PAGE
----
Seasonal Streaming: The Pogues featuring Kirsty MacColl, “Fairytale of New York”
Welcome to âSeasonal Streaming,â where â with an awareness of the holidays on the horizon (yes, theyâre still pretty distant now, but theyâre literally getting closer every day) â we take a look at a tune from the Rhino digital catalog that, if it isnât already on your radar, certainly should be.
When it comes to holiday songs of semi-recent vintage that have become seasonal standards, your mind may go to tunes by Wham! or Paul McCartney or even Band Aid, but for the cool kids, it just isnât Christmas without hearing âFairytale of New York.â Penned by Jem Finer and Shane MacGowan and produced by Steve Lillywhite, the song came into existence in 1985, well before it actually made it onto record store shelves.
"I sat down, opened the sherry, got the peanuts out and pretended it was Christmas,â MacGowan told New Musical Express in an â85 interview. âItâs quite sloppy, more like 'A Pair of Brown Eyes' than 'Sally MacLennane,â but there's also a cÃ©ilidh bit in the middle which you can definitely dance to. Like a country and Irish ballad, but one you can do a brisk waltz to, especially when you've got about three of these [drinks] inside you... But the song itself is quite depressing in the end, it's about these old Irish-American Broadway stars who are sitting round at Christmas talking about whether things are going okay."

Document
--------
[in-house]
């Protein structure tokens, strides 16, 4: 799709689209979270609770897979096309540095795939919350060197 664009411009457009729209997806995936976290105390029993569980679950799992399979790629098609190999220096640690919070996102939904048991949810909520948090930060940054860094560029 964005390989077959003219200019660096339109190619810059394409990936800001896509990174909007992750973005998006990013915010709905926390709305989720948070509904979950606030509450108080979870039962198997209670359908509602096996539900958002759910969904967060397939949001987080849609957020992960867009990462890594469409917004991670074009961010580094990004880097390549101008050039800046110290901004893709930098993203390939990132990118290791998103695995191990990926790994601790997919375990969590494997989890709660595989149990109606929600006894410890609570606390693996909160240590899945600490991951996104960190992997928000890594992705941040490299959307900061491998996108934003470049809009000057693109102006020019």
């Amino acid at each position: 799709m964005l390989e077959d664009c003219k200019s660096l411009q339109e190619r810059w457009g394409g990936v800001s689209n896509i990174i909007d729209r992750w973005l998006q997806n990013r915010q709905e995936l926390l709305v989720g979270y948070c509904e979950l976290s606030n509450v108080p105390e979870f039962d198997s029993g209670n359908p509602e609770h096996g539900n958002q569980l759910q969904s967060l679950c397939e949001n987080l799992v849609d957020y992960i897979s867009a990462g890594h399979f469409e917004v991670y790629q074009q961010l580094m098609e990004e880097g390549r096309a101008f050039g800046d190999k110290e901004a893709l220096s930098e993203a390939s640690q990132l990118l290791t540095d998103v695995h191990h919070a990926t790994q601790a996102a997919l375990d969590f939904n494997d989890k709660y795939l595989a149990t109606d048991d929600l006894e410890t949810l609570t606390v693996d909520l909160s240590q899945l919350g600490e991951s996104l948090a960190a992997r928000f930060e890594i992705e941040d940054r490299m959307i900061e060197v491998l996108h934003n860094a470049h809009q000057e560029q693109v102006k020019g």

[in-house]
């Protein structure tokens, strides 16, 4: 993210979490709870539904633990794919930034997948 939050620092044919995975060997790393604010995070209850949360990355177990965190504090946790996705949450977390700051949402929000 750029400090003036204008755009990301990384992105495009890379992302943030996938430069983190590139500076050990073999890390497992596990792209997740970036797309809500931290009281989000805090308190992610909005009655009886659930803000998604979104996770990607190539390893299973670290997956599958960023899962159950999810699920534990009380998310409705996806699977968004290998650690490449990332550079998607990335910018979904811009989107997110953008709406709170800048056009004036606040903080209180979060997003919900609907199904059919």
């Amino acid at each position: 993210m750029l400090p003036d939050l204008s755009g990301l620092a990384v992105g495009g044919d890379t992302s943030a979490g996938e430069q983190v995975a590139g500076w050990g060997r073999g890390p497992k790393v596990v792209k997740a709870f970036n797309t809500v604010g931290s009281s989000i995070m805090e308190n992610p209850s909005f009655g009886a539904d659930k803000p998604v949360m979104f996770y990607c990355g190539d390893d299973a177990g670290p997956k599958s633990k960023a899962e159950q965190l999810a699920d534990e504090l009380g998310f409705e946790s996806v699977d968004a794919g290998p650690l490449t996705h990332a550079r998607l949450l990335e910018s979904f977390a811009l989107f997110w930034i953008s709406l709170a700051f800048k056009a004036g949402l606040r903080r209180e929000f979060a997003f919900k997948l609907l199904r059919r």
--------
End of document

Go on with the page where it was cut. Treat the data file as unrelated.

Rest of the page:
It must be said that, despite MacGowanâs decidedly memorable vocal turn on the tune, the song lives and dies not by MacGowanâs vocals but, rather, by a heavenly voice belonging to a woman who, at the time, was married to the songâs producer: Kirsty MacColl. Serving as the voice of sobriety to MacGowanâs wayward drunkard, MacColl â who can be heard on songs by everyone from the Rolling Stones to the Talking Heads â delivers a performance on the tune which is arguably her greatest musical accomplishment outside of her solo career.
Released in November 1987 in the UK and Ireland, the song climbed to #1 on the Irish Singles charts, where it remained for five weeks, and in the wake of MacColl and the Pogues performing the tune on Top of the Pops, it climbed to #2 on the UK Singles chart. Since then, however, itâs managed to make its way back onto the charts a few other times, hitting #36 with its 1991 reissue and climbing to #3 after a 2005 reissue, one for which all proceeds went partly to homeless charities and partly to the Justice for Kirsty campaign.
Yes, alas, MacColl was killed in 2000 when she was struck by a powerboat while pushing her son out of the boatâs path, and the intent of the campaign was to determine who was responsible for her death and bring them to justice. To date, this has yet to happen.
But letâs not end this on a down note: instead, letâs think about âFairytale of New York,â which â while not necessarily what youâd call the happiest of holiday tunes â is one of the greatest songs ever recorded by the Pogues or Ms. MacColl, and itâs one that many never tire of hearing, including the majority of the residents of Rhino HQ.
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